Speech Therapy for the Hearing Impaired

A lot of kids born with hearing impairment give up speaking even though they have fully developed vocal chords. Speech therapy is cumbersome and extensive, requiring several years of effort.

In collaboration with the All India Institute of Speech and Hearing, I identified areas of design intervention in the field of speech therapy for children and designed an accessible tool for children to continue therapy at home.

Vocle is a one-of-a-kind speech therapy application that allows any child to train their voice with the help of realtime feedback and captivating gameplay, with minimal to no therapist intervention.

Vocle is designed to make speech therapy fun and engaging

Here’s a summary of the highlighted features of Vocle. These featured in the minimum viable product that we built towards the second half of the project.

Personalised trainers

There is a personalised avatar who guides the child through the stages of the training module and encourages her to practice.

Critical feedback

The application provides immediate feedback, akin to a doctor or a therapist. This ensures the exercises are effective.

Exciting rewards

The child is enticed to practice more with the help of rewards. Here, we have badges and a streak to keep the child engaged.

Speech therapy is expensive, inaccessible and dropped midway for too many kids across India

Imagine this situation: You have your headphones on with your favorite song on maximum volume. Your friend next to you calls out your name and you reply, with your headphones still on. The next thing you know, your fiend yanks your headphones off and asks you to stop shouting.

This is a scenario that most of us would have experienced in our lives. What happened was that your headphones blocked out the feedback from your voice and you didn’t have the cues you normally do to adjust the volume and intensity you spoke at.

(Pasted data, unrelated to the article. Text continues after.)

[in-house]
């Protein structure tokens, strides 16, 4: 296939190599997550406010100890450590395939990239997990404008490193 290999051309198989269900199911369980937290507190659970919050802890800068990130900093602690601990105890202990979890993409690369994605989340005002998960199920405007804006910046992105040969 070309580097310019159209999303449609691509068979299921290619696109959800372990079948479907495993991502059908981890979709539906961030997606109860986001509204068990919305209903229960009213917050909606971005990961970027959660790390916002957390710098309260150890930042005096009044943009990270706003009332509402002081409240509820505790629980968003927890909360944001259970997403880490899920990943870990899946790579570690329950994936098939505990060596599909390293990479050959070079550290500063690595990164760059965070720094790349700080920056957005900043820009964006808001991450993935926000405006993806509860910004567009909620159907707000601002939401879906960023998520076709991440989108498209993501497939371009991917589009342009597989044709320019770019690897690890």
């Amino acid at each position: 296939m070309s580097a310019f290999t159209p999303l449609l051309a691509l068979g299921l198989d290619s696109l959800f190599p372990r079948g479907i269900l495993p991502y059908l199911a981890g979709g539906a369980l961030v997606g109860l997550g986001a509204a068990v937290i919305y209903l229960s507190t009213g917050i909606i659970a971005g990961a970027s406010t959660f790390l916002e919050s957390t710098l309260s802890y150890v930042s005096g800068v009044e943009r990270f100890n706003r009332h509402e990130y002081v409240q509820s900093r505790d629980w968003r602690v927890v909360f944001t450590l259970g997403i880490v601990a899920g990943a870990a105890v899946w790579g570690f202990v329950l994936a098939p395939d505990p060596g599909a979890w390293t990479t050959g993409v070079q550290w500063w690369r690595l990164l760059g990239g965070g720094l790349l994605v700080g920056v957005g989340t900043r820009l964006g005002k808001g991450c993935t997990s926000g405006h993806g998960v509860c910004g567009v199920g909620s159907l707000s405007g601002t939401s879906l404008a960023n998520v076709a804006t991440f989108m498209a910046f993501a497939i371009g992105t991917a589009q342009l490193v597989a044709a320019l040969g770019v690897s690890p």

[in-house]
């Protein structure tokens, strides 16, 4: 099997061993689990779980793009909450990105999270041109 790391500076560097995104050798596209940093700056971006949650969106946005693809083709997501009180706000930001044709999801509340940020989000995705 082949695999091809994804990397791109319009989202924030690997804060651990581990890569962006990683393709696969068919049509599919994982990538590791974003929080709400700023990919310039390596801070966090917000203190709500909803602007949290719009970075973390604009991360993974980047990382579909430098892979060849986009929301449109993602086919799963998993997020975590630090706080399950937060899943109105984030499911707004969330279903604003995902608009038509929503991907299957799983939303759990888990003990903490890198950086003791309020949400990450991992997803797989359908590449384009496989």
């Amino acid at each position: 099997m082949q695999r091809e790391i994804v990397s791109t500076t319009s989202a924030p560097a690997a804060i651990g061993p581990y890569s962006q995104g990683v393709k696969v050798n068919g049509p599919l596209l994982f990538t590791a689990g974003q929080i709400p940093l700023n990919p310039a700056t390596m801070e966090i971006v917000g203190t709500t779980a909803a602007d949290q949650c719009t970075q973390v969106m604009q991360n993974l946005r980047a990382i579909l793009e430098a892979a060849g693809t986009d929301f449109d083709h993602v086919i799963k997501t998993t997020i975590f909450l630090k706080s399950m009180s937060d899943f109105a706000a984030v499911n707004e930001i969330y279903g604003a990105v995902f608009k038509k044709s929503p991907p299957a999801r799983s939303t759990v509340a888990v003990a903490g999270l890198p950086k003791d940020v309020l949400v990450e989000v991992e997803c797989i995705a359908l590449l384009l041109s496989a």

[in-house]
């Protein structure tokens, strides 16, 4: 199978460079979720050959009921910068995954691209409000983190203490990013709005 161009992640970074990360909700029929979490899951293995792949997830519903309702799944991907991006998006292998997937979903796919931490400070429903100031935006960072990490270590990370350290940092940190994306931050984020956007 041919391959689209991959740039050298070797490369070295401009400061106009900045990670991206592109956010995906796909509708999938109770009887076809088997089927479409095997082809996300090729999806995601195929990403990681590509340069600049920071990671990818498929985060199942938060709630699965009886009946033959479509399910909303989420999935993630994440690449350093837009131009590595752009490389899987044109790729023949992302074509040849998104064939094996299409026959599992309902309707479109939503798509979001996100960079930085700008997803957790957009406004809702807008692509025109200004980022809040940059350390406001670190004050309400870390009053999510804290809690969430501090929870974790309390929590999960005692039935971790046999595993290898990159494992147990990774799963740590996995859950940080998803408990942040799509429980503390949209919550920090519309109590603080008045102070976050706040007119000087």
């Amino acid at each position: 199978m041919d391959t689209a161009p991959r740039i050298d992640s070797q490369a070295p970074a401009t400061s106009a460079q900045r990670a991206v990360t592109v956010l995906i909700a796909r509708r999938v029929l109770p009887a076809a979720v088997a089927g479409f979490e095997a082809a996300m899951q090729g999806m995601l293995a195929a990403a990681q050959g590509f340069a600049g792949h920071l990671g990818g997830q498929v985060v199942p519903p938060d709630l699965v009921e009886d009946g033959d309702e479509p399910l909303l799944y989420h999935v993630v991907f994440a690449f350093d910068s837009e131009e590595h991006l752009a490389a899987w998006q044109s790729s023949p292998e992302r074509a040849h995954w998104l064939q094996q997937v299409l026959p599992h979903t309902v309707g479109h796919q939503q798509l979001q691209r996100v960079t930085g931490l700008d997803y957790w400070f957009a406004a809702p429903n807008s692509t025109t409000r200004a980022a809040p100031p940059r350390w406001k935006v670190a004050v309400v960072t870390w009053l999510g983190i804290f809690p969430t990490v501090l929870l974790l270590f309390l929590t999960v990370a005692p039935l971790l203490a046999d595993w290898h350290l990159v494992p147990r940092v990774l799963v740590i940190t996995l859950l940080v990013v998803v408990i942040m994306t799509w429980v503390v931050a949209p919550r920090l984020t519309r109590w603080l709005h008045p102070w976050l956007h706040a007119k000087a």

Welcome to the world of the hard of hearing.

Observing a speech therapy session for a very young child (photographed with permission)

Hard of hearing kids have improper speech due to the lack of voice feedback. As a result, a lot of them choose to stay silent even when they have properly developed vocal chords.

Children born with a hearing impairment need to be enrolled in speech therapy. Once a hearing implant is fitted into the child’s ear, she is required to attend multiple sessions with a licensed speech therapist. Here’s the ground reality of the state of hard of hearing kids and speech therapy in India:

There are tools and equipment used to diagnose and train children but they are incredibly expensive and inaccessible for a vast majority of Indians.

There are 3 components of voice that are trained by a speech therapist

Being able to speak is a ridiculously complicated ability that sets us apart from other species. While there are many factors that dictate the quality of speech, it comes down to 3 variables:


The pitch levels that convey tone of voice


How loud or soft the speaker is; the volume


A factor of time that conveys emotion